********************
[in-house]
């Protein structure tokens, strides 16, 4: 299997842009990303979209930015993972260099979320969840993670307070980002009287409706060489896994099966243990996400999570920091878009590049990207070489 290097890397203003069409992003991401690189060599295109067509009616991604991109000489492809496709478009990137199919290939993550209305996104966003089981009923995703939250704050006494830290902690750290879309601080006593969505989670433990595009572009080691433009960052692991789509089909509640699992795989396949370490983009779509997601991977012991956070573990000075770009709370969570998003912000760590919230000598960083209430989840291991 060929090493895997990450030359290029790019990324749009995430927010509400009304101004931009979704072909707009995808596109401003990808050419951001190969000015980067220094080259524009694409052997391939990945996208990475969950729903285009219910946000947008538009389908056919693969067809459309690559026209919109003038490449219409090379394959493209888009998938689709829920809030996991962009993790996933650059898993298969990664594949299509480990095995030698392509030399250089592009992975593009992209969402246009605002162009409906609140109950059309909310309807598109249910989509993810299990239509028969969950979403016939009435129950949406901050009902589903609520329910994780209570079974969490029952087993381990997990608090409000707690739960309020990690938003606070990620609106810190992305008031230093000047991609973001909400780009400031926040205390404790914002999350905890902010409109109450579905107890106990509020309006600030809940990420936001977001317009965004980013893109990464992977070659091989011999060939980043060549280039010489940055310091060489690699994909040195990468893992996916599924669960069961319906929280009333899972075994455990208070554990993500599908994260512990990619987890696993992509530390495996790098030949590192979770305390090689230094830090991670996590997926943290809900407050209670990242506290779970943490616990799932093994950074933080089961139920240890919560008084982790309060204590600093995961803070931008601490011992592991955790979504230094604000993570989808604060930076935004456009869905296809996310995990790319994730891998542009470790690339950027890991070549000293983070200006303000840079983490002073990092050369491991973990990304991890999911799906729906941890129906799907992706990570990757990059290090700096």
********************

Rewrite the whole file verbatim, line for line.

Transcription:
[in-house]
């Protein structure tokens, strides 16, 4: 299997842009990303979209930015993972260099979320969840993670307070980002009287409706060489896994099966243990996400999570920091878009590049990207070489 290097890397203003069409992003991401690189060599295109067509009616991604991109000489492809496709478009990137199919290939993550209305996104966003089981009923995703939250704050006494830290902690750290879309601080006593969505989670433990595009572009080691433009960052692991789509089909509640699992795989396949370490983009779509997601991977012991956070573990000075770009709370969570998003912000760590919230000598960083209430989840291991 060929090493895997990450030359290029790019990324749009995430927010509400009304101004931009979704072909707009995808596109401003990808050419951001190969000015980067220094080259524009694409052997391939990945996208990475969950729903285009219910946000947008538009389908056919693969067809459309690559026209919109003038490449219409090379394959493209888009998938689709829920809030996991962009993790996933650059898993298969990664594949299509480990095995030698392509030399250089592009992975593009992209969402246009605002162009409906609140109950059309909310309807598109249910989509993810299990239509028969969950979403016939009435129950949406901050009902589903609520329910994780209570079974969490029952087993381990997990608090409000707690739960309020990690938003606070990620609106810190992305008031230093000047991609973001909400780009400031926040205390404790914002999350905890902010409109109450579905107890106990509020309006600030809940990420936001977001317009965004980013893109990464992977070659091989011999060939980043060549280039010489940055310091060489690699994909040195990468893992996916599924669960069961319906929280009333899972075994455990208070554990993500599908994260512990990619987890696993992509530390495996790098030949590192979770305390090689230094830090991670996590997926943290809900407050209670990242506290779970943490616990799932093994950074933080089961139920240890919560008084982790309060204590600093995961803070931008601490011992592991955790979504230094604000993570989808604060930076935004456009869905296809996310995990790319994730891998542009470790690339950027890991070549000293983070200006303000840079983490002073990092050369491991973990990304991890999911799906729906941890129906799907992706990570990757990059290090700096």